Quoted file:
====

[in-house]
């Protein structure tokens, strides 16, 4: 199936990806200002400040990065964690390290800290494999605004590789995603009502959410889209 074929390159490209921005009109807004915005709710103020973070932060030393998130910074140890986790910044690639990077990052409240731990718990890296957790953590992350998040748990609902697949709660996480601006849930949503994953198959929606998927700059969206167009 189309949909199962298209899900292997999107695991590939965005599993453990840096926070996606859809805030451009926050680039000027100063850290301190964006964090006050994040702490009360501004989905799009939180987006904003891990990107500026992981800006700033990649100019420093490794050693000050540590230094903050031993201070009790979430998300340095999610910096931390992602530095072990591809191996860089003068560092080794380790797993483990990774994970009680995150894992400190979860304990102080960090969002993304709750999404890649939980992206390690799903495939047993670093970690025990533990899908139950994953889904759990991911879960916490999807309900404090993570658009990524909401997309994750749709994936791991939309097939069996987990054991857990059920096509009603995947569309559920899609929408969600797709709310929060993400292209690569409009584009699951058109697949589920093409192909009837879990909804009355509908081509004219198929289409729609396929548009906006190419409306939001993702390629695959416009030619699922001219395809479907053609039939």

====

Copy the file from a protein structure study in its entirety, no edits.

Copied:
[in-house]
């Protein structure tokens, strides 16, 4: 199936990806200002400040990065964690390290800290494999605004590789995603009502959410889209 074929390159490209921005009109807004915005709710103020973070932060030393998130910074140890986790910044690639990077990052409240731990718990890296957790953590992350998040748990609902697949709660996480601006849930949503994953198959929606998927700059969206167009 189309949909199962298209899900292997999107695991590939965005599993453990840096926070996606859809805030451009926050680039000027100063850290301190964006964090006050994040702490009360501004989905799009939180987006904003891990990107500026992981800006700033990649100019420093490794050693000050540590230094903050031993201070009790979430998300340095999610910096931390992602530095072990591809191996860089003068560092080794380790797993483990990774994970009680995150894992400190979860304990102080960090969002993304709750999404890649939980992206390690799903495939047993670093970690025990533990899908139950994953889904759990991911879960916490999807309900404090993570658009990524909401997309994750749709994936791991939309097939069996987990054991857990059920096509009603995947569309559920899609929408969600797709709310929060993400292209690569409009584009699951058109697949589920093409192909009837879990909804009355509908081509004219198929289409729609396929548009906006190419409306939001993702390629695959416009030619699922001219395809479907053609039939």